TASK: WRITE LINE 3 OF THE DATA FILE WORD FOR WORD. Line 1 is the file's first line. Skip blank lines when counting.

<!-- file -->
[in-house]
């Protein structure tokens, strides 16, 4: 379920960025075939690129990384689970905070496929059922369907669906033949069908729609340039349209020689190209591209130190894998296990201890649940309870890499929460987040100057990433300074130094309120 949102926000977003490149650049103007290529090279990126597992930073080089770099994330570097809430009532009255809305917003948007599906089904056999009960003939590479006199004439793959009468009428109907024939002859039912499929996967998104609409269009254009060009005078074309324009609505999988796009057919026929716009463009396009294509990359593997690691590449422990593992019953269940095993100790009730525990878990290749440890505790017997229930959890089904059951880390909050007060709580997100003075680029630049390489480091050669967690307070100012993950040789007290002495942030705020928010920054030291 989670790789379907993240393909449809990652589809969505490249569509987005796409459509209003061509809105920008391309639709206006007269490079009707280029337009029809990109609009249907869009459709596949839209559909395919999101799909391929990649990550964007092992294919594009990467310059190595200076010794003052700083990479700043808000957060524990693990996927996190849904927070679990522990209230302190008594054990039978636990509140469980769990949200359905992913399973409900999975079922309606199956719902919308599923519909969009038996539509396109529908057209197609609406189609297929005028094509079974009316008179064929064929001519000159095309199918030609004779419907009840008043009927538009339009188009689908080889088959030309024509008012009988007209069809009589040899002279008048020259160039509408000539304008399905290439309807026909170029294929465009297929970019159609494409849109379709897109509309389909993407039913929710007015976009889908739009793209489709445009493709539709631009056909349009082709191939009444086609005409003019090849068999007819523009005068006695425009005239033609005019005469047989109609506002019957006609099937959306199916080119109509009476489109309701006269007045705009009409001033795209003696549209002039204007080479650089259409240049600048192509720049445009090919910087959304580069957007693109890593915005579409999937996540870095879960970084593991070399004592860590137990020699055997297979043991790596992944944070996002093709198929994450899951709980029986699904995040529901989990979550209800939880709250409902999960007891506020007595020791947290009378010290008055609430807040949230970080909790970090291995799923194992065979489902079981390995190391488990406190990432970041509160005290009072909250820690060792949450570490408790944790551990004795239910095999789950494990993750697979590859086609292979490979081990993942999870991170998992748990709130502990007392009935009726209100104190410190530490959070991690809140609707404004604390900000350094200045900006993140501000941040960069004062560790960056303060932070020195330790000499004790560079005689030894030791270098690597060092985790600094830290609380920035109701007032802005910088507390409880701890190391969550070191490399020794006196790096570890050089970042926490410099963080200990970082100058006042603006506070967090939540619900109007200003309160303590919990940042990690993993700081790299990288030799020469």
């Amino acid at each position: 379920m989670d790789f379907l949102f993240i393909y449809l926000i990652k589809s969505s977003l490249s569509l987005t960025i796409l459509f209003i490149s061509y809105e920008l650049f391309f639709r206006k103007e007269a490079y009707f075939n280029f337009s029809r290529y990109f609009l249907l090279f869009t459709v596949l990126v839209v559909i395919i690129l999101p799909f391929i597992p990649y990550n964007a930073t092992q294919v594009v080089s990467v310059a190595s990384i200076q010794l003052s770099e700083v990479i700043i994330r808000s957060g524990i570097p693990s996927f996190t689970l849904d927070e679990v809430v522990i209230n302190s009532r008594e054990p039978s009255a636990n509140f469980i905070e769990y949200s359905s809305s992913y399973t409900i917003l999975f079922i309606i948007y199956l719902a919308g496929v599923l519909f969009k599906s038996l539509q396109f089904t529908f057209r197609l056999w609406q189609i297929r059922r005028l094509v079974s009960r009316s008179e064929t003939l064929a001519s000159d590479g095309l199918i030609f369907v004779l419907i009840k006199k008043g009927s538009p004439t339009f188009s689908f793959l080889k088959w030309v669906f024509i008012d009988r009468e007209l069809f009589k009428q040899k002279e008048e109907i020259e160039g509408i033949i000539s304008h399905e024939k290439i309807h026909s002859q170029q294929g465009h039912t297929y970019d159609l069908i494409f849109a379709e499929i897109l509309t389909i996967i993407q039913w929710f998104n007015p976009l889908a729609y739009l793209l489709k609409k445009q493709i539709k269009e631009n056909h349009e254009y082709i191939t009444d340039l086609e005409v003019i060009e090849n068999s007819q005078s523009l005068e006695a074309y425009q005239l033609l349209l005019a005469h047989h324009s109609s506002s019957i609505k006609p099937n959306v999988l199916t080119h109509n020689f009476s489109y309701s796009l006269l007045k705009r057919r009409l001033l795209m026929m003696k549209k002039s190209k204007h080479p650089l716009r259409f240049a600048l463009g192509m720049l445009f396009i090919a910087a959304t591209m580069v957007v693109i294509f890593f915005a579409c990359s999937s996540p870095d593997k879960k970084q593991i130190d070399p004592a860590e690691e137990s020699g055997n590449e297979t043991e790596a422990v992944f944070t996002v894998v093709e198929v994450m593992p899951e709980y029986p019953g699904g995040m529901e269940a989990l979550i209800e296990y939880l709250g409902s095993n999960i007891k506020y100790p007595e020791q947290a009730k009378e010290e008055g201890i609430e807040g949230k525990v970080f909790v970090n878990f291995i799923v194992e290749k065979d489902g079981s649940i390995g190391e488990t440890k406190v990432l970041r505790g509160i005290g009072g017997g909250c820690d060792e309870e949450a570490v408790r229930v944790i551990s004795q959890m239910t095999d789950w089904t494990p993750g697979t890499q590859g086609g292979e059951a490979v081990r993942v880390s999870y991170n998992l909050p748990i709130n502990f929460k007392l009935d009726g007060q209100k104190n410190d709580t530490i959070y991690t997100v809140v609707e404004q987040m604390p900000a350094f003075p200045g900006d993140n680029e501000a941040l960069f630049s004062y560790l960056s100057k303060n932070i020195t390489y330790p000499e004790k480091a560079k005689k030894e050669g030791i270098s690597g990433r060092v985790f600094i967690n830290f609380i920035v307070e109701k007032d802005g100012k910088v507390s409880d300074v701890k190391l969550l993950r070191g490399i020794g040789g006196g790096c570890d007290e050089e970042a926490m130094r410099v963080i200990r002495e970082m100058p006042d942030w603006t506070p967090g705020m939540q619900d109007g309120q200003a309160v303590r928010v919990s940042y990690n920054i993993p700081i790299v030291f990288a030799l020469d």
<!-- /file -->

């Amino acid at each position: 379920m989670d790789f379907l949102f993240i393909y449809l926000i990652k589809s969505s977003l490249s569509l987005t960025i796409l459509f209003i490149s061509y809105e920008l650049f391309f639709r206006k103007e007269a490079y009707f075939n280029f337009s029809r290529y990109f609009l249907l090279f869009t459709v596949l990126v839209v559909i395919i690129l999101p799909f391929i597992p990649y990550n964007a930073t092992q294919v594009v080089s990467v310059a190595s990384i200076q010794l003052s770099e700083v990479i700043i994330r808000s957060g524990i570097p693990s996927f996190t689970l849904d927070e679990v809430v522990i209230n302190s009532r008594e054990p039978s009255a636990n509140f469980i905070e769990y949200s359905s809305s992913y399973t409900i917003l999975f079922i309606i948007y199956l719902a919308g496929v599923l519909f969009k599906s038996l539509q396109f089904t529908f057209r197609l056999w609406q189609i297929r059922r005028l094509v079974s009960r009316s008179e064929t003939l064929a001519s000159d590479g095309l199918i030609f369907v004779l419907i009840k006199k008043g009927s538009p004439t339009f188009s689908f793959l080889k088959w030309v669906f024509i008012d009988r009468e007209l069809f009589k009428q040899k002279e008048e109907i020259e160039g509408i033949i000539s304008h399905e024939k290439i309807h026909s002859q170029q294929g465009h039912t297929y970019d159609l069908i494409f849109a379709e499929i897109l509309t389909i996967i993407q039913w929710f998104n007015p976009l889908a729609y739009l793209l489709k609409k445009q493709i539709k269009e631009n056909h349009e254009y082709i191939t009444d340039l086609e005409v003019i060009e090849n068999s007819q005078s523009l005068e006695a074309y425009q005239l033609l349209l005019a005469h047989h324009s109609s506002s019957i609505k006609p099937n959306v999988l199916t080119h109509n020689f009476s489109y309701s796009l006269l007045k705009r057919r009409l001033l795209m026929m003696k549209k002039s190209k204007h080479p650089l716009r259409f240049a600048l463009g192509m720049l445009f396009i090919a910087a959304t591209m580069v957007v693109i294509f890593f915005a579409c990359s999937s996540p870095d593997k879960k970084q593991i130190d070399p004592a860590e690691e137990s020699g055997n590449e297979t043991e790596a422990v992944f944070t996002v894998v093709e198929v994450m593992p899951e709980y029986p019953g699904g995040m529901e269940a989990l979550i209800e296990y939880l709250g409902s095993n999960i007891k506020y100790p007595e020791q947290a009730k009378e010290e008055g201890i609430e807040g949230k525990v970080f909790v970090n878990f291995i799923v194992e290749k065979d489902g079981s649940i390995g190391e488990t440890k406190v990432l970041r505790g509160i005290g009072g017997g909250c820690d060792e309870e949450a570490v408790r229930v944790i551990s004795q959890m239910t095999d789950w089904t494990p993750g697979t890499q590859g086609g292979e059951a490979v081990r993942v880390s999870y991170n998992l909050p748990i709130n502990f929460k007392l009935d009726g007060q209100k104190n410190d709580t530490i959070y991690t997100v809140v609707e404004q987040m604390p900000a350094f003075p200045g900006d993140n680029e501000a941040l960069f630049s004062y560790l960056s100057k303060n932070i020195t390489y330790p000499e004790k480091a560079k005689k030894e050669g030791i270098s690597g990433r060092v985790f600094i967690n830290f609380i920035v307070e109701k007032d802005g100012k910088v507390s409880d300074v701890k190391l969550l993950r070191g490399i020794g040789g006196g790096c570890d007290e050089e970042a926490m130094r410099v963080i200990r002495e970082m100058p006042d942030w603006t506070p967090g705020m939540q619900d109007g309120q200003a309160v303590r928010v919990s940042y990690n920054i993993p700081i790299v030291f990288a030799l020469d």